ato usu wa karasu no mochi ka saiho^ji
is the next batch of rice cakes
for the crow?
Shinji Ogawa notes that ato usu means "the next batch of rice cakes" (not, as I originally thought, the "tub in back"). Issa makes a statement instead of a question: "The next batch of rice cakes is for the crow" (ato usu wa karasu no mochi ya). There are two types of usu or mill: (1) shiki usu (grinding hand-mill) and (2) a large wooden tub used for rice or herb cake making. The cake maker pounds the ingredients with a wooden mallet. The second definition fits here.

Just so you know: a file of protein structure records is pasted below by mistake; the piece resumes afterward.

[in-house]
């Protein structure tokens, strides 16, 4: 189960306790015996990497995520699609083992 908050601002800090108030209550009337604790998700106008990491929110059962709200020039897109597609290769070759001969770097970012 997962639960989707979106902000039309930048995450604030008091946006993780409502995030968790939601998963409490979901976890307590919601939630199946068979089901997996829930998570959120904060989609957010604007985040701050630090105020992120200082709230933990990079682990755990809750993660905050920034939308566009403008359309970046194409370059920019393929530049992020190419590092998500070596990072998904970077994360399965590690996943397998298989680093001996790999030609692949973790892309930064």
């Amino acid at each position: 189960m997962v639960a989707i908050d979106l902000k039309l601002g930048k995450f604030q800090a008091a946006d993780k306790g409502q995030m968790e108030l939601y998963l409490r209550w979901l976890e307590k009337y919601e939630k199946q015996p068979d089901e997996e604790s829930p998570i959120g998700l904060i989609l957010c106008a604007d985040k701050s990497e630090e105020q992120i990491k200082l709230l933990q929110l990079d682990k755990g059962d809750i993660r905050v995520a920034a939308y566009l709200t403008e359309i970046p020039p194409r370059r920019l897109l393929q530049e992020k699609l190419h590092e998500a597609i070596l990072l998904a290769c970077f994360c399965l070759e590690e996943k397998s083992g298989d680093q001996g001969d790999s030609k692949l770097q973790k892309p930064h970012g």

Not: Saiho Temple by Gavi
kindness to animals; a good display of humanity
Thank you Gillena san,
It is my pleasure to have your kind comment.
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